The symbolism of Mulder's Office and apartment: a series of rambles
By: Zuffy
Original date: 8/17/99 - end of season 6

The office
Oh, the sore point of Scully having neither desk nor nameplate in Mulder's office. Were the office merely a physical space Scully could and would have done something about the desk and nameplate, if only to ensure that she could get her work done. It may be that the writers are being incredibly boorish and thick on the subject, but I'd like to go in the direction of the symbolism operating here.

The office is the physical embodiment of the X-Files, and FM's exclusive ownership of the space (despite Scully's joint occupancy) represents the series' premise that the X-Files are both his obsession *and* a projection of his mind. TXF are, after all, more a state of mind than a collection of cases and folders. Thus the office itself is a rich psychic space that Scully enters, operates in, and belongs in, but the space is a manifestation of *his obsession and his take on reality. Desk or no desk she gets her work done so there is obviously room for her activities. She is there with him and he assumes that she should be. (Or takes for granted that she is there.) This is the partnership angle and she has generally been portrayed as a full partner with Mulder on their projects. But that does not mean that the X-Files project from her mind in the same way they do from his. I don't mean to lessen her role in saying that, btw. But it does mean that she does not occupy the space the way he does.

I don't want to push this too far, but here are a few idle thoughts. In *NA her complaint about the desk comes from that sense of psychic separation from the roots of the files. Despite their partnership and despite M's easy assumption that TXF are her life, too, she knows that they do not come from her and she needs a life rooted inside herself. If I can extend the psychic space logic, Mulder even implies that it would be "crowded" if they brought in a second desk, that is, if she too had the same mental relationship to the phenomena underlying TXF. Definitely problem time between them. In Season 6, in *Monday and *Alpha she seems to have moved out (or never moved back in after "I can't help you any more" in *One Son) and stops in to visit. That does seem to reflect her stance toward him at that moment: partnership with distance. "I'll back you, but I'll do it from way over there, not from right behind you." Then there is a shift in *Milagro, where the medal comes to her in "his" office and Mulder calls her at "his" office. And from that office she undertakes to investigate the medal as a clue, making an X-Files leap on her own. And finally, in Biogenesis, Mulder's teasing comment that "I thought this was *my office" underlines that by season's end and especially following *FT, her mental position in relation to TXF has shifted. What he had thought was his, is now obviously theirs. Perhaps he was even playing on her inclination to call it "his" office (if she does that). It marks the end of a season in which x-files seem to come from her, not just because external forces push her into those situations but because of the way she has herself become more Muldery.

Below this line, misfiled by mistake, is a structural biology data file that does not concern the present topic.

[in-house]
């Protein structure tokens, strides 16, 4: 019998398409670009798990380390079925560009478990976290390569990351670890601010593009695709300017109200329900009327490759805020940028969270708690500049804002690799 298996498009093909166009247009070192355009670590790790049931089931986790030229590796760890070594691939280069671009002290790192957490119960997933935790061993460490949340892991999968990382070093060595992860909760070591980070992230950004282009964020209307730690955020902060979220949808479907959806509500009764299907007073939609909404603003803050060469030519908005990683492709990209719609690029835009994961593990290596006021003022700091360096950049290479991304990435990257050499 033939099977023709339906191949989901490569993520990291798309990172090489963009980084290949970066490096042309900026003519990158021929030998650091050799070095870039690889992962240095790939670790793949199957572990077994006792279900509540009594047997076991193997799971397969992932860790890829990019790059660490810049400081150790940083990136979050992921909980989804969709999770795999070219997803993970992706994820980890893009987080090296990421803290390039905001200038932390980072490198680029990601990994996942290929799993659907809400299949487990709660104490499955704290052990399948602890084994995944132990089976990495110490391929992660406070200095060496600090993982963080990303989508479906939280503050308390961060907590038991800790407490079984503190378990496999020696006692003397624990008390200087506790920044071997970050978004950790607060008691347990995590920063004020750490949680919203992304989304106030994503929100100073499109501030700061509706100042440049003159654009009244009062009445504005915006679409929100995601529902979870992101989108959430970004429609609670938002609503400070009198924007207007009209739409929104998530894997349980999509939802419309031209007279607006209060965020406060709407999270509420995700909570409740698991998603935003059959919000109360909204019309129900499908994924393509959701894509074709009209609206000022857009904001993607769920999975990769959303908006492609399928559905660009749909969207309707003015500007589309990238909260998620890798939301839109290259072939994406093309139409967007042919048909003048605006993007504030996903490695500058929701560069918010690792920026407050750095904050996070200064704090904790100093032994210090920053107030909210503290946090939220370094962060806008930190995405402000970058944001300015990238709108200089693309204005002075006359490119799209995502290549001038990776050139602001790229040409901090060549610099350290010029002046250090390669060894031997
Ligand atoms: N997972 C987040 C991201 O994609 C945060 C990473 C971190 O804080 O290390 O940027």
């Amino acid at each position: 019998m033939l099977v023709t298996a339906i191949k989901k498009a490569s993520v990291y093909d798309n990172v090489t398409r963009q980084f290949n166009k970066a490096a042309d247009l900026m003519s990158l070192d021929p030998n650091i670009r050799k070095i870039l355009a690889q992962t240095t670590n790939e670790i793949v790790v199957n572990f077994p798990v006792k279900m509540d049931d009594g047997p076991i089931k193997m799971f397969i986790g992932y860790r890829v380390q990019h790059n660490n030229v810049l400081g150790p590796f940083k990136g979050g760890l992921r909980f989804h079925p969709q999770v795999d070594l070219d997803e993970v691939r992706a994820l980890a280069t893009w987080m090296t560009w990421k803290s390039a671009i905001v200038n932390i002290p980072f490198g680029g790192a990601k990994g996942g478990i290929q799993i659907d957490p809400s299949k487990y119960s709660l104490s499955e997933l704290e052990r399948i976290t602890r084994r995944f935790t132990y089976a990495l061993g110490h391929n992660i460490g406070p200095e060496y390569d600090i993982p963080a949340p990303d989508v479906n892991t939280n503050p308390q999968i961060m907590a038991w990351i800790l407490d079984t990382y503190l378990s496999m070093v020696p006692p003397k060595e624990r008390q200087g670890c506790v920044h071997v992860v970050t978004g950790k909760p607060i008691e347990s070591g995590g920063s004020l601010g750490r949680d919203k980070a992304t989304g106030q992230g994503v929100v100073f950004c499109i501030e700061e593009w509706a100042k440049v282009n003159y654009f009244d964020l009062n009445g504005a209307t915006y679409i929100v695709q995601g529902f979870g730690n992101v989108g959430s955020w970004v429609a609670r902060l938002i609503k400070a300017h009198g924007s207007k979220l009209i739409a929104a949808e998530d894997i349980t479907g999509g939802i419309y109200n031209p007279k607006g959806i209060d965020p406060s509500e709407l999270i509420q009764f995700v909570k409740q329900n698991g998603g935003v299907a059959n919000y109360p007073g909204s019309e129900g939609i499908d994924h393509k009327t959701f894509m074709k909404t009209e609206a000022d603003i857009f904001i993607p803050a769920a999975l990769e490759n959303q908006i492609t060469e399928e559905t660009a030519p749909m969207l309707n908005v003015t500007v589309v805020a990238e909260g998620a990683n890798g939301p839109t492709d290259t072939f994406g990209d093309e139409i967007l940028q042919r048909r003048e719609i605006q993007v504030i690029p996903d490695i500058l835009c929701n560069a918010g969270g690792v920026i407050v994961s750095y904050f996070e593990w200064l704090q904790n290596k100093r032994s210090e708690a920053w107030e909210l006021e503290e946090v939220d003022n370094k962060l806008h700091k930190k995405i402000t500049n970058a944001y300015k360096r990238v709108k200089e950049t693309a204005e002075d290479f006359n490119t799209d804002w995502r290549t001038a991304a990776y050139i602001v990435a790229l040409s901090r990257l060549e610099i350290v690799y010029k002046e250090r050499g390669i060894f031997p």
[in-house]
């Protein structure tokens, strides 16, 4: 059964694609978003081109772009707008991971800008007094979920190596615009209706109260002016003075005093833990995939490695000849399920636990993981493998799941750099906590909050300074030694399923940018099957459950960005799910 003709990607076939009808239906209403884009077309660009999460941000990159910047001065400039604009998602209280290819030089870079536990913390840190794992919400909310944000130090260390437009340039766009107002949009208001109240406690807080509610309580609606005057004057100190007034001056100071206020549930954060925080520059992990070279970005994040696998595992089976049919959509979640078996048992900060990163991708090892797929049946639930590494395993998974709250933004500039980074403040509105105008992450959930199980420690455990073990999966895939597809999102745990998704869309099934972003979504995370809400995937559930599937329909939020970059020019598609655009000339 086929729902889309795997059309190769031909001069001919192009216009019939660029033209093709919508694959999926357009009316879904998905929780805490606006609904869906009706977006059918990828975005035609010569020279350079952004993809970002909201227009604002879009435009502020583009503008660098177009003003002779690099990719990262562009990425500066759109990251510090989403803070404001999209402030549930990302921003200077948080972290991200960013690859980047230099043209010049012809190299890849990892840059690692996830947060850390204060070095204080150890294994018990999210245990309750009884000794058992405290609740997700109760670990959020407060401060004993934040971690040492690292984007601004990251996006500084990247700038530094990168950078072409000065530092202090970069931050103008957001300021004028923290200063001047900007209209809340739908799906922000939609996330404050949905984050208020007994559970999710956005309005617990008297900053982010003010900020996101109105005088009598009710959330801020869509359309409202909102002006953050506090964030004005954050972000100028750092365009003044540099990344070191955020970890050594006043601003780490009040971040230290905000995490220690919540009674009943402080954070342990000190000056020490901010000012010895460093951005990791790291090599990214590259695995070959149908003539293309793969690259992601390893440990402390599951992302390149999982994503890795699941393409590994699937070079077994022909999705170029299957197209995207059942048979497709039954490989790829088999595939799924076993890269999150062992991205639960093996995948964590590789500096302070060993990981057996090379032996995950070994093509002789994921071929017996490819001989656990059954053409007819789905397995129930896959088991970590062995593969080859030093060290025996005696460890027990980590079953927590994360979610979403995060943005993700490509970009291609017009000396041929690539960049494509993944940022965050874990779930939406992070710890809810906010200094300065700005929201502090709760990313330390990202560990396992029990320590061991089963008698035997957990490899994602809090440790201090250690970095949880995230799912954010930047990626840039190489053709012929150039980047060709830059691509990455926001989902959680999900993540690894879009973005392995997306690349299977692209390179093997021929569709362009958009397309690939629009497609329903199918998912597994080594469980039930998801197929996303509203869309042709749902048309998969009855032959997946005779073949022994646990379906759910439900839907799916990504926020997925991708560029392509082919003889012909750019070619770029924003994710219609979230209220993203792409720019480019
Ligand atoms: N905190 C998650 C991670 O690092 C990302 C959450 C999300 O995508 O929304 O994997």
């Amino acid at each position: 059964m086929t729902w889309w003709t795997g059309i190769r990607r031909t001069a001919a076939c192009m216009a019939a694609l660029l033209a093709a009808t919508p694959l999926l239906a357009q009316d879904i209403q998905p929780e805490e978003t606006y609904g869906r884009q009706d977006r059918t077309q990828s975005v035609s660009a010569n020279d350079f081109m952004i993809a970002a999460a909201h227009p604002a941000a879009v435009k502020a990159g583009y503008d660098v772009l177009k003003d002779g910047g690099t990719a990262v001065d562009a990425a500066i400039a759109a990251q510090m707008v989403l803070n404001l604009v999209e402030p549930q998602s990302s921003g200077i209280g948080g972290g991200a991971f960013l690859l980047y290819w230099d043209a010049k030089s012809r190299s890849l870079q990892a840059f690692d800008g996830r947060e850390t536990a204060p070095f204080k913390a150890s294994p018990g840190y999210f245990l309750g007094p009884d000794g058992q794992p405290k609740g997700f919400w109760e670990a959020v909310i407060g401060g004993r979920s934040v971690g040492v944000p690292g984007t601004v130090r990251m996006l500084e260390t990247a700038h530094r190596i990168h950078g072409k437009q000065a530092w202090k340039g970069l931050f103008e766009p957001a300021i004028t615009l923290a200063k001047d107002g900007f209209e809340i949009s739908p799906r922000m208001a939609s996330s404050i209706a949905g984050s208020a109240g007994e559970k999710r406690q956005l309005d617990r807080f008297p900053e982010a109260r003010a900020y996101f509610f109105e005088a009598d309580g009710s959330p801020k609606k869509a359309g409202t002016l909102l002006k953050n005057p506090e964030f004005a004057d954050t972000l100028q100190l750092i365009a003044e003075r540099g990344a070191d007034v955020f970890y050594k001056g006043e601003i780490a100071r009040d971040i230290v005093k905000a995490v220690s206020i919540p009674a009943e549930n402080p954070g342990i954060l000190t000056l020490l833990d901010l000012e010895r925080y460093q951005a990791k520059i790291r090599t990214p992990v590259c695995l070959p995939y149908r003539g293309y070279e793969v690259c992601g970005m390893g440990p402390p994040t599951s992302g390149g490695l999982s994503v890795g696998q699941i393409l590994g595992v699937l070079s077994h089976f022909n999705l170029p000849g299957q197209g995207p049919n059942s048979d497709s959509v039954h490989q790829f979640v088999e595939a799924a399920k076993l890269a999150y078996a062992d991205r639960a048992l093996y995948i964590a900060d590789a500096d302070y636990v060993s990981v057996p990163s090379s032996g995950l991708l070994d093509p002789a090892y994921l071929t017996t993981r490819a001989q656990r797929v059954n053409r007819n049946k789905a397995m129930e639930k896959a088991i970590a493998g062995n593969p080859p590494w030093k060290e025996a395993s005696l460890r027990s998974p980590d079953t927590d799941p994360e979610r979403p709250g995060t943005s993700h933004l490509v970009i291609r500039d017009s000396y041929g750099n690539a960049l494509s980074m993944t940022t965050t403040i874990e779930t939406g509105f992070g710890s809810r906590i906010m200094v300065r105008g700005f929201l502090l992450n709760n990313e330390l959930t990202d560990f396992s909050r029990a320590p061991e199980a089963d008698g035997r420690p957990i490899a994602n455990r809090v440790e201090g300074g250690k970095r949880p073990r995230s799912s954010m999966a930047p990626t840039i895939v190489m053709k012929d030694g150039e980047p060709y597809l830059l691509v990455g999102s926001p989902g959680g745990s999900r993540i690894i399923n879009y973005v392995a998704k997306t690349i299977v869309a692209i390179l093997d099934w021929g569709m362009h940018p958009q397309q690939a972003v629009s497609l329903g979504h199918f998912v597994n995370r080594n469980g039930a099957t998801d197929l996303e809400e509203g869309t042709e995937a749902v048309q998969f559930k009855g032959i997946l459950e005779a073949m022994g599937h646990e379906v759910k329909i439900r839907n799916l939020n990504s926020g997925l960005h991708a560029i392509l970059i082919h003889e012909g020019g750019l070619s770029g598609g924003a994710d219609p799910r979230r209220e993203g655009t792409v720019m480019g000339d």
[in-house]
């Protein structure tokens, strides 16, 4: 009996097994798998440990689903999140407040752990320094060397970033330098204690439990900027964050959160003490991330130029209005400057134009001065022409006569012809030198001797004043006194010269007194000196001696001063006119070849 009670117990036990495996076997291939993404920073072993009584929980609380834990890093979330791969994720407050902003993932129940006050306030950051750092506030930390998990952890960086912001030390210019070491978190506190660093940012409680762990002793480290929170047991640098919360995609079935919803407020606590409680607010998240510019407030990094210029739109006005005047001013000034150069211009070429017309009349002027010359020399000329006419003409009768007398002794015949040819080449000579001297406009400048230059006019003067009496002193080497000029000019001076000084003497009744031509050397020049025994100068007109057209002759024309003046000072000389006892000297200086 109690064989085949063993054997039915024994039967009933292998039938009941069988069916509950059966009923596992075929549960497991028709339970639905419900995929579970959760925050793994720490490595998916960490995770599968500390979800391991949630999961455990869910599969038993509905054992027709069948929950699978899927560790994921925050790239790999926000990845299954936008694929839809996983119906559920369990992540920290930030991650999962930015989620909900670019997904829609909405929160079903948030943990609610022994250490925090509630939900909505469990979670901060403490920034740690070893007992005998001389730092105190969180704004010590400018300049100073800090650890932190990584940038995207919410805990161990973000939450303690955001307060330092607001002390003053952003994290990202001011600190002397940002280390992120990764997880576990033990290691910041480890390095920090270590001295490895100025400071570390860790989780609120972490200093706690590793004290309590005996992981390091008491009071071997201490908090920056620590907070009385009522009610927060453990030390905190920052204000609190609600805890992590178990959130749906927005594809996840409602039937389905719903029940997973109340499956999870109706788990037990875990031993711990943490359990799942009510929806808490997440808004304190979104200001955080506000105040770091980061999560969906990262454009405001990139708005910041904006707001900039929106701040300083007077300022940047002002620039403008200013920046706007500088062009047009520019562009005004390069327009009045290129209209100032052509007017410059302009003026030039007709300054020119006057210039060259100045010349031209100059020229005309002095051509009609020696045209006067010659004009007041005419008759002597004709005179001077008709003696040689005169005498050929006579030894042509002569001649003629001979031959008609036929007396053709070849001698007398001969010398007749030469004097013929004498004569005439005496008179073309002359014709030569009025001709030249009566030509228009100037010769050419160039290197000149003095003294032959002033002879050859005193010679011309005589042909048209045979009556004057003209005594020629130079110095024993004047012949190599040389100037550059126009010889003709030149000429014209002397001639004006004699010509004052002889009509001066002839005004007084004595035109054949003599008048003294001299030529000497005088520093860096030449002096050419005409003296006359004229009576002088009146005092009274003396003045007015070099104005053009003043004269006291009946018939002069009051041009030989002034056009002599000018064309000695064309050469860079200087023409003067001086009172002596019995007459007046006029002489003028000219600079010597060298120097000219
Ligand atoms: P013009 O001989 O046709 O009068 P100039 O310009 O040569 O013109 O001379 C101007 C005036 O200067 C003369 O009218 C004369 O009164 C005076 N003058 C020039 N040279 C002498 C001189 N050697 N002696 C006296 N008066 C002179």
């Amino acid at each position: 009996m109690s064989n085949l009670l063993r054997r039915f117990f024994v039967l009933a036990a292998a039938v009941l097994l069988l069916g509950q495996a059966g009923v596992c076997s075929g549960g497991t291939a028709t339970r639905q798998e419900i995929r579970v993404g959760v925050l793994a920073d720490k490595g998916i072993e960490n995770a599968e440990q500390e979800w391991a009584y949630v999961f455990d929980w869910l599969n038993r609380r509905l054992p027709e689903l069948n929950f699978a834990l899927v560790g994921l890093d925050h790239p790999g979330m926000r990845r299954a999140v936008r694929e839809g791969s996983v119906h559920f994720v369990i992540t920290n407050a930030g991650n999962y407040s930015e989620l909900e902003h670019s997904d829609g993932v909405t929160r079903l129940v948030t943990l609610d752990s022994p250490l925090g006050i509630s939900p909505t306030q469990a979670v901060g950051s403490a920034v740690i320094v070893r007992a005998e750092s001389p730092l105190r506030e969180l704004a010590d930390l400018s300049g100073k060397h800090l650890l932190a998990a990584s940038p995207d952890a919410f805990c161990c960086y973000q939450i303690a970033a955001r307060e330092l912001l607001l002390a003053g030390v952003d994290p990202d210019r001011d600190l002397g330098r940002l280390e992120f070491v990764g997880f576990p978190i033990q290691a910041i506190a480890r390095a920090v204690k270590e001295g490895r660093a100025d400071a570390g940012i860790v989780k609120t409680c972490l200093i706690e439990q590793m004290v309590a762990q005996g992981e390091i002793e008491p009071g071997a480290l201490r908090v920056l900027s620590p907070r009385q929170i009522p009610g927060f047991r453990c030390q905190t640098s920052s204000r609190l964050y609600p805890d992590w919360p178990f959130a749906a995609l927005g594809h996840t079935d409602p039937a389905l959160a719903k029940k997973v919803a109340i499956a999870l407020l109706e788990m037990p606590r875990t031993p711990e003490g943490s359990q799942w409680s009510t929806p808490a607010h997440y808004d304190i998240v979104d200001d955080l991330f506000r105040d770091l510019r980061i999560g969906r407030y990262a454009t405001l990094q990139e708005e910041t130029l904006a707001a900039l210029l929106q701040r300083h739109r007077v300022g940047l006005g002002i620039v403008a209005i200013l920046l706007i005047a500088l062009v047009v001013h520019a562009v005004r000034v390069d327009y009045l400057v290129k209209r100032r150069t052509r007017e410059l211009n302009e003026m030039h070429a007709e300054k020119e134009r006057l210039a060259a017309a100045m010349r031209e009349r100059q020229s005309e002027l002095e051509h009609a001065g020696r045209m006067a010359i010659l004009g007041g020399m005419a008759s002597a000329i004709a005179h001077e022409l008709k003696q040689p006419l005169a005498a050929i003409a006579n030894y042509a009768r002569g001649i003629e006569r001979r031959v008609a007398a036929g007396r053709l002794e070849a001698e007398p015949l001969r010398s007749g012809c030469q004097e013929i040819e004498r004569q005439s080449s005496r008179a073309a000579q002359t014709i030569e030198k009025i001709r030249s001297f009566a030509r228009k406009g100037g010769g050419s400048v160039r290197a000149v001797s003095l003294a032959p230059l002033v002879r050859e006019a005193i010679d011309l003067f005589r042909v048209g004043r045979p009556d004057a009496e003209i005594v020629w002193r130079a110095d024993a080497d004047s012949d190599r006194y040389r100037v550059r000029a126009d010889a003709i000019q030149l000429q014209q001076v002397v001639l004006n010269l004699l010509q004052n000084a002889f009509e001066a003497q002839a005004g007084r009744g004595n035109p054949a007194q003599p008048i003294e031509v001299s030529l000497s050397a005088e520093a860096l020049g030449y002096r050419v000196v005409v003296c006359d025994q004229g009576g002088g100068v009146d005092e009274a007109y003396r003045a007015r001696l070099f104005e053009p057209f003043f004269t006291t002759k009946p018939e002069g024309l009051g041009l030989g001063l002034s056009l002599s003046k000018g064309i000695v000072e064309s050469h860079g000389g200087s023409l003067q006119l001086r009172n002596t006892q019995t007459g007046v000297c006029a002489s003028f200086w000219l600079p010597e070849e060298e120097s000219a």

The apartment
Original Date: 8/19/99

Mulder's home has always been an extension of his work, a comment on the fact that TXF are his life, that he has no "home" to go to, only another center for his work, and the more secret stuff at that. There is some indication, I think, that Scully's apartment was her "retreat" (as the fanfic writers put it), but I've never had a sense that his apartment is a retreat for Mulder. It is, in addition, where the X-Files are when there are no X-Files. As such, Scully has occupied the apartment less than his space in the office, but with the same free access and with the same sense of mission, including the care of wounded Mulder, of course, or locating an absent Mulder. The appearance of his apartment in *2F/1S falls into this category, I think.

If we go back to *The End, we can add two other significant uses of his apartment: her caring for him after his attack on Spender while their fates are being decided. Then in FTF, Scully appears reluctantly at his apartment to tell him she is leaving. She steps straight into the very psychic core of TXF -- Mulder's fixation with his father's role and his family's fate -- in order to announce her departure. She obviously cannot stay in this "sacred" core a moment longer than necessary to deliver the news, but in leaving she pulls him out of this mental center/fixation as well. He chases her down the hall to make his plea, showing in physical action how both of them break out of their established common territory and, ironically, make a more private expression of affection in a more public space. Later, in *TU, their private encounter likewise occurs in a very public space, outside of the claims of the files.